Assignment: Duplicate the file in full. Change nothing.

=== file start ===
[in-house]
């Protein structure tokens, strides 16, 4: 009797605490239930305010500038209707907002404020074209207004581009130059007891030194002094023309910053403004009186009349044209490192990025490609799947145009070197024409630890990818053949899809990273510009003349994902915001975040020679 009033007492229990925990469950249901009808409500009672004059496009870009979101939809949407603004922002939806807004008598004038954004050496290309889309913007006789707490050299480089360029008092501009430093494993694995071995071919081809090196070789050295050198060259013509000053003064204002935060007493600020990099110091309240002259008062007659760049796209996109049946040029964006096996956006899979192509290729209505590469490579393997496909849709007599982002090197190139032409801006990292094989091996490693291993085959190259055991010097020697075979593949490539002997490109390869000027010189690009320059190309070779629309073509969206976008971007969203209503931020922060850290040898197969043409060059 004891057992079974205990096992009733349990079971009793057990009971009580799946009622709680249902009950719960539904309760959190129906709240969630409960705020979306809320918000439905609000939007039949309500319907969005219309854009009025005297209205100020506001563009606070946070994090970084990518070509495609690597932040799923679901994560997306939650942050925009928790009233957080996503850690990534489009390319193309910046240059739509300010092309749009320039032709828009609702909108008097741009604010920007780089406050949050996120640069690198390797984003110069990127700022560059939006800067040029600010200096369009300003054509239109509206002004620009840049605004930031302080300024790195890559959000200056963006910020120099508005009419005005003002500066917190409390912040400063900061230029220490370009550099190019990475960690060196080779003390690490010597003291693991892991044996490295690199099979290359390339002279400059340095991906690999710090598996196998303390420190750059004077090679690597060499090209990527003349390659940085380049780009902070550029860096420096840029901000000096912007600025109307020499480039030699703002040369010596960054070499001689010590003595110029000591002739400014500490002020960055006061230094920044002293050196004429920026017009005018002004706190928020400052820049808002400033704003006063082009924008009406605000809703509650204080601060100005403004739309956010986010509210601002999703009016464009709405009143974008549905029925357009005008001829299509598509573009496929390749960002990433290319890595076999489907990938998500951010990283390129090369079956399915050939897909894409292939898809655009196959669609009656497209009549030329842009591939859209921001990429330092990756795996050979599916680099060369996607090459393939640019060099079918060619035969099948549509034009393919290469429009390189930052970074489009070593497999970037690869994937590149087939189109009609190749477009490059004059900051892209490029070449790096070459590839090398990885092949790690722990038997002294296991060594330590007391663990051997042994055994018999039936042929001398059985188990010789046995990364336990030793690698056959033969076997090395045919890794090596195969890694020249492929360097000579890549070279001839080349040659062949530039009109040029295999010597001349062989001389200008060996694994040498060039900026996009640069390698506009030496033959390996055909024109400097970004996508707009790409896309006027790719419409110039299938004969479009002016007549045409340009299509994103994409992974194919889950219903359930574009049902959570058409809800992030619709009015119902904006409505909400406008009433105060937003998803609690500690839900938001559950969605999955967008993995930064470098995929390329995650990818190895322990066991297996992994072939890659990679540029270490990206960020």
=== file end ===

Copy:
[in-house]
């Protein structure tokens, strides 16, 4: 009797605490239930305010500038209707907002404020074209207004581009130059007891030194002094023309910053403004009186009349044209490192990025490609799947145009070197024409630890990818053949899809990273510009003349994902915001975040020679 009033007492229990925990469950249901009808409500009672004059496009870009979101939809949407603004922002939806807004008598004038954004050496290309889309913007006789707490050299480089360029008092501009430093494993694995071995071919081809090196070789050295050198060259013509000053003064204002935060007493600020990099110091309240002259008062007659760049796209996109049946040029964006096996956006899979192509290729209505590469490579393997496909849709007599982002090197190139032409801006990292094989091996490693291993085959190259055991010097020697075979593949490539002997490109390869000027010189690009320059190309070779629309073509969206976008971007969203209503931020922060850290040898197969043409060059 004891057992079974205990096992009733349990079971009793057990009971009580799946009622709680249902009950719960539904309760959190129906709240969630409960705020979306809320918000439905609000939007039949309500319907969005219309854009009025005297209205100020506001563009606070946070994090970084990518070509495609690597932040799923679901994560997306939650942050925009928790009233957080996503850690990534489009390319193309910046240059739509300010092309749009320039032709828009609702909108008097741009604010920007780089406050949050996120640069690198390797984003110069990127700022560059939006800067040029600010200096369009300003054509239109509206002004620009840049605004930031302080300024790195890559959000200056963006910020120099508005009419005005003002500066917190409390912040400063900061230029220490370009550099190019990475960690060196080779003390690490010597003291693991892991044996490295690199099979290359390339002279400059340095991906690999710090598996196998303390420190750059004077090679690597060499090209990527003349390659940085380049780009902070550029860096420096840029901000000096912007600025109307020499480039030699703002040369010596960054070499001689010590003595110029000591002739400014500490002020960055006061230094920044002293050196004429920026017009005018002004706190928020400052820049808002400033704003006063082009924008009406605000809703509650204080601060100005403004739309956010986010509210601002999703009016464009709405009143974008549905029925357009005008001829299509598509573009496929390749960002990433290319890595076999489907990938998500951010990283390129090369079956399915050939897909894409292939898809655009196959669609009656497209009549030329842009591939859209921001990429330092990756795996050979599916680099060369996607090459393939640019060099079918060619035969099948549509034009393919290469429009390189930052970074489009070593497999970037690869994937590149087939189109009609190749477009490059004059900051892209490029070449790096070459590839090398990885092949790690722990038997002294296991060594330590007391663990051997042994055994018999039936042929001398059985188990010789046995990364336990030793690698056959033969076997090395045919890794090596195969890694020249492929360097000579890549070279001839080349040659062949530039009109040029295999010597001349062989001389200008060996694994040498060039900026996009640069390698506009030496033959390996055909024109400097970004996508707009790409896309006027790719419409110039299938004969479009002016007549045409340009299509994103994409992974194919889950219903359930574009049902959570058409809800992030619709009015119902904006409505909400406008009433105060937003998803609690500690839900938001559950969605999955967008993995930064470098995929390329995650990818190895322990066991297996992994072939890659990679540029270490990206960020």